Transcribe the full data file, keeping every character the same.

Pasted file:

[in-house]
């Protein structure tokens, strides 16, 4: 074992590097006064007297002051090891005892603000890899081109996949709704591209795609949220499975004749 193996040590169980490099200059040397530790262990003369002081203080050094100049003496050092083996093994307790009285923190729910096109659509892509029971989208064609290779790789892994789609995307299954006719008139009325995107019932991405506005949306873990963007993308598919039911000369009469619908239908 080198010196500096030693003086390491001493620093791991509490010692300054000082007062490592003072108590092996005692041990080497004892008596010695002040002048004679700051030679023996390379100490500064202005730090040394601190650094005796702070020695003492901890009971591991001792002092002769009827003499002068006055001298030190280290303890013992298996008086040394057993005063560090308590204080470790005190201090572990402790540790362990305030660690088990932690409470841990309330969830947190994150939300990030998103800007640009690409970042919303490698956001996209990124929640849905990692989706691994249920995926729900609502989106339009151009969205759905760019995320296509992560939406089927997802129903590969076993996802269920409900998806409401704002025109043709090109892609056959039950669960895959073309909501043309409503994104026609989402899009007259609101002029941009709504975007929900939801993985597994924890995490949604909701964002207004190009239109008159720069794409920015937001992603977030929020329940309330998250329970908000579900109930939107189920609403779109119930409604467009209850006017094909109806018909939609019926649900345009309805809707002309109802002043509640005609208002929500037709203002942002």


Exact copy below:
[in-house]
């Protein structure tokens, strides 16, 4: 074992590097006064007297002051090891005892603000890899081109996949709704591209795609949220499975004749 193996040590169980490099200059040397530790262990003369002081203080050094100049003496050092083996093994307790009285923190729910096109659509892509029971989208064609290779790789892994789609995307299954006719008139009325995107019932991405506005949306873990963007993308598919039911000369009469619908239908 080198010196500096030693003086390491001493620093791991509490010692300054000082007062490592003072108590092996005692041990080497004892008596010695002040002048004679700051030679023996390379100490500064202005730090040394601190650094005796702070020695003492901890009971591991001792002092002769009827003499002068006055001298030190280290303890013992298996008086040394057993005063560090308590204080470790005190201090572990402790540790362990305030660690088990932690409470841990309330969830947190994150939300990030998103800007640009690409970042919303490698956001996209990124929640849905990692989706691994249920995926729900609502989106339009151009969205759905760019995320296509992560939406089927997802129903590969076993996802269920409900998806409401704002025109043709090109892609056959039950669960895959073309909501043309409503994104026609989402899009007259609101002029941009709504975007929900939801993985597994924890995490949604909701964002207004190009239109008159720069794409920015937001992603977030929020329940309330998250329970908000579900109930939107189920609403779109119930409604467009209850006017094909109806018909939609019926649900345009309805809707002309109802002043509640005609208002929500037709203002942002």